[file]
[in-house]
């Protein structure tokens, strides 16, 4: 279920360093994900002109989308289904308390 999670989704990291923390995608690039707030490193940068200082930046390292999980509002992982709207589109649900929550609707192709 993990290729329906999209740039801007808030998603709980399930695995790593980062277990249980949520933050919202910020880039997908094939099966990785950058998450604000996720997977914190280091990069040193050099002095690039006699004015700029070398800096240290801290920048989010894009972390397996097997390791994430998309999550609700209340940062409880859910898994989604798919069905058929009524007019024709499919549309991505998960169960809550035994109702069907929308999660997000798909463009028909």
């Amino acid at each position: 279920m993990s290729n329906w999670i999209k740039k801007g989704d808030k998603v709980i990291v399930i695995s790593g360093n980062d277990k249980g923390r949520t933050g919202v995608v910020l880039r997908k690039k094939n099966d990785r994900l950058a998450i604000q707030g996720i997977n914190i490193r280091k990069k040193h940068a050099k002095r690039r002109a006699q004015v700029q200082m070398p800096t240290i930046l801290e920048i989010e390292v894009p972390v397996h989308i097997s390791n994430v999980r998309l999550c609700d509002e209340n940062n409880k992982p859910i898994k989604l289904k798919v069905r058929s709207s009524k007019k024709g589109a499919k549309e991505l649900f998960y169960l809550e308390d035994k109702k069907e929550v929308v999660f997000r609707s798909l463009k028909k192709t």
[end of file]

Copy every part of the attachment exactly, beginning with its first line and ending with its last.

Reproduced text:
[in-house]
């Protein structure tokens, strides 16, 4: 279920360093994900002109989308289904308390 999670989704990291923390995608690039707030490193940068200082930046390292999980509002992982709207589109649900929550609707192709 993990290729329906999209740039801007808030998603709980399930695995790593980062277990249980949520933050919202910020880039997908094939099966990785950058998450604000996720997977914190280091990069040193050099002095690039006699004015700029070398800096240290801290920048989010894009972390397996097997390791994430998309999550609700209340940062409880859910898994989604798919069905058929009524007019024709499919549309991505998960169960809550035994109702069907929308999660997000798909463009028909």
């Amino acid at each position: 279920m993990s290729n329906w999670i999209k740039k801007g989704d808030k998603v709980i990291v399930i695995s790593g360093n980062d277990k249980g923390r949520t933050g919202v995608v910020l880039r997908k690039k094939n099966d990785r994900l950058a998450i604000q707030g996720i997977n914190i490193r280091k990069k040193h940068a050099k002095r690039r002109a006699q004015v700029q200082m070398p800096t240290i930046l801290e920048i989010e390292v894009p972390v397996h989308i097997s390791n994430v999980r998309l999550c609700d509002e209340n940062n409880k992982p859910i898994k989604l289904k798919v069905r058929s709207s009524k007019k024709g589109a499919k549309e991505l649900f998960y169960l809550e308390d035994k109702k069907e929550v929308v999660f997000r609707s798909l463009k028909k192709t």